“Making meaning is good. Doing meaningful things is better.” I read this quote by Peter Johnston on Ann Marie Corgill’s recent Face Book page and I’ve been thinking about it ever since. It’s a little sad that we have to be reminded to do meaningful things with our students. We wouldn’t have to be reminded of this with our own personal kids, so why should school be so different?
Well…it’s school! We’re there to teach them what we think is meaningful, right? We can’t just let a bunch of five or ten or fifteen year olds choose what’s meaningful, can we?
I’ve been thinking about my son’s learning, watching him grow into a seven year-old who really likes to write and I think: he likes to write because he understands what it’s for. He uses writing as a tool to communicate. When he wants to tell a funny story, he writes it. When he wants to express his feelings, he writes a poem. When he wants to plan or explain how to do something, he makes a list. He writes because it means something to him to have his voice heard in the world.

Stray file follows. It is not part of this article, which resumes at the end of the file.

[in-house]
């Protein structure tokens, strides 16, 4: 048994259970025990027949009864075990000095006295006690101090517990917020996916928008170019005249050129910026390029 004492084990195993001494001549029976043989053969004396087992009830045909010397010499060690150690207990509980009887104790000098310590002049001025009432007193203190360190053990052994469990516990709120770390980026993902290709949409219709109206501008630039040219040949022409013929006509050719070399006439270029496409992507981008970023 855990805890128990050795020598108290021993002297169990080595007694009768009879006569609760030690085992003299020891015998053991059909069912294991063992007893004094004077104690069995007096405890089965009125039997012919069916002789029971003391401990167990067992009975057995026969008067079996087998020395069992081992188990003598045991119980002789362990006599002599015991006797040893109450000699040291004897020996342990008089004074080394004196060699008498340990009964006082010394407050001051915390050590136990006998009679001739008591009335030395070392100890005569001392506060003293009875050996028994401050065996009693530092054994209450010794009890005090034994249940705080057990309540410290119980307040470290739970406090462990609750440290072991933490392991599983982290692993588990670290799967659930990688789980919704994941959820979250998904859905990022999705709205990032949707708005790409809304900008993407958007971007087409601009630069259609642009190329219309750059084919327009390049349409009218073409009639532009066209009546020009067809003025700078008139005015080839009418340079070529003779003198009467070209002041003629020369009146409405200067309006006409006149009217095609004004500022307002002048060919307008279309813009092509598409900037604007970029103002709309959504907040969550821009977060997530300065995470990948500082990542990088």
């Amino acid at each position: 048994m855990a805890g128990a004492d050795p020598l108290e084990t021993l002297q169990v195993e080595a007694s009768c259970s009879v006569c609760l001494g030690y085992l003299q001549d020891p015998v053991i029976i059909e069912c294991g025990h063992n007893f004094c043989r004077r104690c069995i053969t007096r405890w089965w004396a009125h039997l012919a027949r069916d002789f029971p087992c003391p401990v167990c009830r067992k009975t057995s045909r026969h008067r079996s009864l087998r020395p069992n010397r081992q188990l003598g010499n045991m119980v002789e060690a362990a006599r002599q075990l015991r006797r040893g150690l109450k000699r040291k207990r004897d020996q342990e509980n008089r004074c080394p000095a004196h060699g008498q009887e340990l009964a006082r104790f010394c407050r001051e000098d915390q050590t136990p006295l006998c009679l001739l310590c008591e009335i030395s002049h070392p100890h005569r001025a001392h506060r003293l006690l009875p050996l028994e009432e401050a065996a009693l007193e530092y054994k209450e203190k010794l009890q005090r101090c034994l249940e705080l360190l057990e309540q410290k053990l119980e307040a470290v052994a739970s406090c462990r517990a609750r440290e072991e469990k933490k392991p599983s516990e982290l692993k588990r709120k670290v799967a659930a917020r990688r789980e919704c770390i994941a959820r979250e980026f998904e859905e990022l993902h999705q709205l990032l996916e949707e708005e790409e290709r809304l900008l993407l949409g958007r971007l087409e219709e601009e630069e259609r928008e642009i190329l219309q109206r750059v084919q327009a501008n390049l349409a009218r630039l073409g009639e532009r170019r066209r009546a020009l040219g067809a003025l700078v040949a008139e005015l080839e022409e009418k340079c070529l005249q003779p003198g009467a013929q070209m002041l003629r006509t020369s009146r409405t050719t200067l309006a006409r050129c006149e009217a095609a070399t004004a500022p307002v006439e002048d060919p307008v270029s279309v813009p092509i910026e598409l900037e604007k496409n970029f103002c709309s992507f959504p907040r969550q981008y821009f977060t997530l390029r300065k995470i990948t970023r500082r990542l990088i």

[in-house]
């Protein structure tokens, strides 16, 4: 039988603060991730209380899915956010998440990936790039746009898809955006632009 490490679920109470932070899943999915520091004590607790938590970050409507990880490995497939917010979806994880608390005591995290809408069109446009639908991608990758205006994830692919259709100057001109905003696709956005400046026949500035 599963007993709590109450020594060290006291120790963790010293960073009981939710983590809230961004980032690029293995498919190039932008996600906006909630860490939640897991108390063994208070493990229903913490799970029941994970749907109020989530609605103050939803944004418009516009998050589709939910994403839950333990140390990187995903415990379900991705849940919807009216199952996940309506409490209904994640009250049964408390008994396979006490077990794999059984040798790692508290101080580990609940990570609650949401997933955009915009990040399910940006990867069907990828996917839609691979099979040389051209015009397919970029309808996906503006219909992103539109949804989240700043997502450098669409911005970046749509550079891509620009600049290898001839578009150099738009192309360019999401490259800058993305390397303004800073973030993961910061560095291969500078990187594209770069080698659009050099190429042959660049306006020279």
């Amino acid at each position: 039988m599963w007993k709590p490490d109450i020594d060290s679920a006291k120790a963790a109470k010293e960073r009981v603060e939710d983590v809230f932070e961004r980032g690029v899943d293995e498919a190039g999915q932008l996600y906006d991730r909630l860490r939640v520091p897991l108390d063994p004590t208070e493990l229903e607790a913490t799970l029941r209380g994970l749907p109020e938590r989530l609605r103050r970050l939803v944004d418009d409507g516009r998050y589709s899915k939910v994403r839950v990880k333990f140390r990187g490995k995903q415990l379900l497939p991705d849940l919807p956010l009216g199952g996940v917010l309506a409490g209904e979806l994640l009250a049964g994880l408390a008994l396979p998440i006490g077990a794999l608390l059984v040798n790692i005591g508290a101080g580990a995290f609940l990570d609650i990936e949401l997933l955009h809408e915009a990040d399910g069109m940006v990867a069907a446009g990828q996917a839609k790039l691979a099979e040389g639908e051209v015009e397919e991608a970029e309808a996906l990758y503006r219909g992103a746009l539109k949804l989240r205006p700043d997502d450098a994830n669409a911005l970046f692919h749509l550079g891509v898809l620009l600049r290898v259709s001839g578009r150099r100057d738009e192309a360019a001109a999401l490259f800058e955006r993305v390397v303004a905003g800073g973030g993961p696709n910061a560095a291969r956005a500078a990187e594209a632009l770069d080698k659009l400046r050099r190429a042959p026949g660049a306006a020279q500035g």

We need more of this in school. But what would that look like?
If I want to organize my teaching life around providing meaningful activities for kids, I have to start with the kids themselves. I have to find out what matters to each and every one of them. And then figure out how can I make sure that each one gets a chance to read about it, write about it, build it, make it, think it, do it, live it, in school.
I recently attended a middle school performance of Beauty and the Beast that was so heartfelt it brought tears to my eyes. When the assistant principal introduced the play, he said, “This is what school is about: finding what you love to do and then giving it your all.”
This is what we, as adults strive for every day. We strive to “do meaningful things.” We strive to find something we love. Why should school should be any different?